Apologies for the lateness of this post, which contains spoilers through the January 22 episode of Downton Abbey due to Sundance-induced mania.
Ah, Downton Abbey. This week’s episode confirmed my suspicion that this show can be somewhat like its characters, endlessly mired in repetitive plots, but powerful none the less. I’m tired of seeing Thomas and Bates go at each other (though one would imagine Mosley’s disappointment will throw a wrench in that dynamic) and I hope (and suspect) Matthew and Mary’s state of denial will wrap itself up with some haste. But I appreciate Branson calling the question on Sybil, and Isobel calling the question on Cora, with two very different results.
Let’s take the latter first. I’m fascinated by the way Cora has undermined Isobel here, in just one of the many examples of how custom rules even in the unsettled atmosphere of wartime. Cora’s dug into her sense of herself as the lady of the estate, and is using that position to oust Isobel, who undoubtedly has more practical experience and better theories of management, from her post. Perhaps I’m being unfair, but I wonder how much of Cora’s positioning here is about genuine interest in veterans and their recovery or the poor and their access to food, and how much of it is about maintaining that self-image, about power. When she tries to avoid a conversation with Isobel, telling her, “Please, can it wait? I have a mountain to get through,” she’s stealing a match on Isobel’s role as the woman with a profession. And her curt dismissal of Isobel’s distress, her declarations that “If I am not appreciated here, I will seek some other place where I will make a difference…I cannot operate where I am not valued,” are a neat co-option of the modern idea of women having meaningful work. Cora is pretending to care about the kinds of emotional needs Isobel introduced her to, even as she’s stripping Isobel of her ability to fulfill them.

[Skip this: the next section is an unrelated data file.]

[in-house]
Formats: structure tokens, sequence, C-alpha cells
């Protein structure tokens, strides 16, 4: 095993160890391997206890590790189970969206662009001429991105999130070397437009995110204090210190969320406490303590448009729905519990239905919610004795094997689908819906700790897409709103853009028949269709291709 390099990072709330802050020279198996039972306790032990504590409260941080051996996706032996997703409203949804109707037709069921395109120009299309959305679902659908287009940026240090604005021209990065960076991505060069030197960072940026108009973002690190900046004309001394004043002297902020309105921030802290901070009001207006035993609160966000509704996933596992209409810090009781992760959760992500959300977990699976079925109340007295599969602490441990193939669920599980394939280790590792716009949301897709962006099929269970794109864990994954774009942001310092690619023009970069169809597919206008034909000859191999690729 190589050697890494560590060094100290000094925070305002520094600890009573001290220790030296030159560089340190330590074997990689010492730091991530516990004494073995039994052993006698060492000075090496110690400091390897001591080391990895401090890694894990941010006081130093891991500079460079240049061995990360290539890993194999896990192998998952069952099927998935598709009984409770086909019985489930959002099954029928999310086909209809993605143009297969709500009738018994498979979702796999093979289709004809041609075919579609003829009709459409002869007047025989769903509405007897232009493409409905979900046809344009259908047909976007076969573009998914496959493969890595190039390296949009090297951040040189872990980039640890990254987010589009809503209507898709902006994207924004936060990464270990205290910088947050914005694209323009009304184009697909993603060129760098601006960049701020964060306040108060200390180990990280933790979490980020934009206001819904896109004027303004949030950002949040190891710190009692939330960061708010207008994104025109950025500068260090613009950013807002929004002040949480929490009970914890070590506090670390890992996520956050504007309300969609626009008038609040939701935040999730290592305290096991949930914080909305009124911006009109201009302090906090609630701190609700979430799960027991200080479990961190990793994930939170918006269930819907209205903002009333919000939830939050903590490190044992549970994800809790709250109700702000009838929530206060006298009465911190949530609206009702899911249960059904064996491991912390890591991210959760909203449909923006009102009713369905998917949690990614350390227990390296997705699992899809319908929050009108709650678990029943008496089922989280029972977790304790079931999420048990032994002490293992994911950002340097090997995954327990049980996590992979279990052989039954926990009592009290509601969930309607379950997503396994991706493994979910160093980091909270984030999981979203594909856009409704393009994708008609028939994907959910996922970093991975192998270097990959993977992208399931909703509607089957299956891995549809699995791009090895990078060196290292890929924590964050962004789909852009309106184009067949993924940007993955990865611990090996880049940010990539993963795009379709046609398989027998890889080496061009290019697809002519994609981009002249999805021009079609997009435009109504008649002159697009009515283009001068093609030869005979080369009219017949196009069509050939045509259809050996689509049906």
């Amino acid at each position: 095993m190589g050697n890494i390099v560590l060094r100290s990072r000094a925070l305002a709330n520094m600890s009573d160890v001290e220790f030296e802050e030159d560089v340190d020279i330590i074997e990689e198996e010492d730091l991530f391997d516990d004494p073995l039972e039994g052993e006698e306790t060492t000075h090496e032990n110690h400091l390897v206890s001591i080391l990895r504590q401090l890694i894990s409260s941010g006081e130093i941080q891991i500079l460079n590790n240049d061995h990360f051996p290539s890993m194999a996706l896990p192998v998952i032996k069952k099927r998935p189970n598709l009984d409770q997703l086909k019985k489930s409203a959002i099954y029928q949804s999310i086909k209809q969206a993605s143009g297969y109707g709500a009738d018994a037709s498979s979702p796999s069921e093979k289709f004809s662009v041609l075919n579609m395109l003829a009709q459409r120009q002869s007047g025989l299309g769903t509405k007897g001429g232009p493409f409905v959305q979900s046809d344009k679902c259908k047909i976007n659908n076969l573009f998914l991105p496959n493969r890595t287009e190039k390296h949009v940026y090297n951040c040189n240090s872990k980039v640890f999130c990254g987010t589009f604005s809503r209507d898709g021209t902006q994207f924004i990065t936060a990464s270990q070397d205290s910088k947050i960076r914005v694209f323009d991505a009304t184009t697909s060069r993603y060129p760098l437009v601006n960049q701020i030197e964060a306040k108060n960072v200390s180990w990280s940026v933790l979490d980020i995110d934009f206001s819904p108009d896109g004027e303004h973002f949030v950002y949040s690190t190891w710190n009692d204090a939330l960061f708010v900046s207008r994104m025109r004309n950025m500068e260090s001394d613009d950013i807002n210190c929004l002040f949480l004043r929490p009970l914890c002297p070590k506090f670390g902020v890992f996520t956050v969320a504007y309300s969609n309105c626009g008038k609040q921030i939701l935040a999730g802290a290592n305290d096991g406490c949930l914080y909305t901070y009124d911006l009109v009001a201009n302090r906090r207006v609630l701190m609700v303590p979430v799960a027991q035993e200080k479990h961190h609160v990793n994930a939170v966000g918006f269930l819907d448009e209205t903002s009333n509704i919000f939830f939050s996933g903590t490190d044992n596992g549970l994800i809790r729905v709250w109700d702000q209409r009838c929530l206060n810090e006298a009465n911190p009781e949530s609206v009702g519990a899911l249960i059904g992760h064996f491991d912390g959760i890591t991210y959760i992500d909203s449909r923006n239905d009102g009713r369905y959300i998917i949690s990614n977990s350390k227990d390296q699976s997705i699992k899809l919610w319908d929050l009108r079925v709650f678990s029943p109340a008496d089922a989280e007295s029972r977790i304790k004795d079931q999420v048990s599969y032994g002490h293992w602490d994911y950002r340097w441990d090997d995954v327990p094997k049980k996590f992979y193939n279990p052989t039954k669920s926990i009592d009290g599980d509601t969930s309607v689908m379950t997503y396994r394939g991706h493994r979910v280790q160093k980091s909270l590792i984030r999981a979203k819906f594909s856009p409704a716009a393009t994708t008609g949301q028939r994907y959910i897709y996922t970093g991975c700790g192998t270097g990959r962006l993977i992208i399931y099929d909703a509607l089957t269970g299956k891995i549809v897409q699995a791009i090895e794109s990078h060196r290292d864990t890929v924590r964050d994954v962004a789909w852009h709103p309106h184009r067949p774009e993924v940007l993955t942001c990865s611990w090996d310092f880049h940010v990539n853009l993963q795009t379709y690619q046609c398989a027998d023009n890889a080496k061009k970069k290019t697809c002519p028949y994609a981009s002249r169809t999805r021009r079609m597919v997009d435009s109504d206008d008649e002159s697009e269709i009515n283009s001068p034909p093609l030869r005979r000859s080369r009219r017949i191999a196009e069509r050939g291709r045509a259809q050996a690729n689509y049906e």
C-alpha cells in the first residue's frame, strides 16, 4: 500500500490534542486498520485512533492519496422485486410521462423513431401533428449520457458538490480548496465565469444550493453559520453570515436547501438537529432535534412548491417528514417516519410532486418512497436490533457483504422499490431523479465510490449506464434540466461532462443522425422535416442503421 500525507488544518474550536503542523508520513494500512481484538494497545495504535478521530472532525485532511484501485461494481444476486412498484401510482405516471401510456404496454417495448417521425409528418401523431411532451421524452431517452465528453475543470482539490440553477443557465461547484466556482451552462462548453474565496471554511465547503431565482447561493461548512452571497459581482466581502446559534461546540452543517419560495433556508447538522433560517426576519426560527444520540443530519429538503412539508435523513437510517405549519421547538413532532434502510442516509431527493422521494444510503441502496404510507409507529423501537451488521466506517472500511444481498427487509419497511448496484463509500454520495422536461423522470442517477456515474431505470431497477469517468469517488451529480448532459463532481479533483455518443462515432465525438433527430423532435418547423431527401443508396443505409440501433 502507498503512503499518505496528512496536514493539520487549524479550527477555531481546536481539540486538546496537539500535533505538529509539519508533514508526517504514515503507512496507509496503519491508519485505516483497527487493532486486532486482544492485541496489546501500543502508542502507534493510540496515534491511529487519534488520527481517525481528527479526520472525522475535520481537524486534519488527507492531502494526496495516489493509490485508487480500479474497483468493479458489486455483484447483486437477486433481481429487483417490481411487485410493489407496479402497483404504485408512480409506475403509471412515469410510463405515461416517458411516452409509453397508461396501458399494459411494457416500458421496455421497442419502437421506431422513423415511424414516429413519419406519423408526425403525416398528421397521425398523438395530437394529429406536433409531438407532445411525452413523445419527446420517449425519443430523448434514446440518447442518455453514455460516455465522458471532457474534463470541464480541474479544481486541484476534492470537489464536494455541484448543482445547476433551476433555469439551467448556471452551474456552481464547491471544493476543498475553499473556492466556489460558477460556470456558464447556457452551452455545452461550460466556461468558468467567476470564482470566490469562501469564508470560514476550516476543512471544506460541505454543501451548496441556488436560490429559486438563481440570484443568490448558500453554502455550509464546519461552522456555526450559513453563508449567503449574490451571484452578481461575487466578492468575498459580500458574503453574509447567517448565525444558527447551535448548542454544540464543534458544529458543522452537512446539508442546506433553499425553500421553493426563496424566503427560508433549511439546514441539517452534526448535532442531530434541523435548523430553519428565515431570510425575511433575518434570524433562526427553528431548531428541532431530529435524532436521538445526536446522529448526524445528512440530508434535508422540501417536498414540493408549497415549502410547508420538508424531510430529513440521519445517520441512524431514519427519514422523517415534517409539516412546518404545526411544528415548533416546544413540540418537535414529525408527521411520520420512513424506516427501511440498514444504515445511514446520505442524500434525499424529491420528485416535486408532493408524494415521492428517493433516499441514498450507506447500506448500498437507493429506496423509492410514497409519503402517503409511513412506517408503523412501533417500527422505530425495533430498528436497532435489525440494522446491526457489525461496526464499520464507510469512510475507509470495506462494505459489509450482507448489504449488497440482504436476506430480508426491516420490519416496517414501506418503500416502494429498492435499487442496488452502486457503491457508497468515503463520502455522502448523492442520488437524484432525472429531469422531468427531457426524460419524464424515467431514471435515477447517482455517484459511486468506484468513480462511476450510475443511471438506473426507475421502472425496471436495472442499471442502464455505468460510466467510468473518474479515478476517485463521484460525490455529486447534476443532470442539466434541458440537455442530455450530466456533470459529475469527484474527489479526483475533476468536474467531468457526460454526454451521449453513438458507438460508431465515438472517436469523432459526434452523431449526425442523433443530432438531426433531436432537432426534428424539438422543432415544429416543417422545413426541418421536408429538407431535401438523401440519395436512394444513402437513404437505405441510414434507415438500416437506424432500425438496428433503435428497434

In a subtler, and I think less intentional way, Branson does the same thing to Sybil during their second conversation about his love for her. “What work? Bringing hot drinks to a lot of randy officers? It all comes down to whether you love me. The rest is detail,” he tells her. It’s a nasty dismissal of her attempts to become more engaged and to find meaningful work to do. And it’s also part of him sidestepping a larger question about whether his family would embrace her. Branson really is putting a lot of pressure on Sybil, telling her that he’d have open arms for her family when they come around after she marries him, and linking his ability to join the struggle he’s convinced Sybil is important by telling her “Truth is, I’ll stay at Downton until you agree to run away with me.” There’s no question that Mary is wrong in telling Sybil that “That is why one talks to chauffeurs, isn’t it? To arrange journeys by road?” and Violet is being condescending when she warns Sybil about inappropriate wartime friendships. But I hope the show explores the ways in which Branson’s own ordeals are somewhat compromised in the way he’s treating the woman he loves.
And speaking of compromise, I’m curious as to what will happen with Mary and Sir Richard, whose courtship demonstrates both the strengths and weaknesses of an advancing new age. “This is your beau? A man who lends money then uses it to blackmail the recipient?” Violet asks, horrified, when Mary reveals the real source of Lavinia’s involvement with him. When Mary explains that Sir Richard lives in a “tough world,” Violet wants to know “And you intend to join him?” In a way, it’s a critical question for all three Crawley girls, given that Edith and Sybil have already ventured tentatively into that rougher world on their own terms, and Mary would be the last to join them. That way may lie independence, freedom from past scandal, and perhaps even love. But it does mean leaving things behind, whether it’s the conventions of the gentry, or a family one loves very much. Progress isn’t cost-free.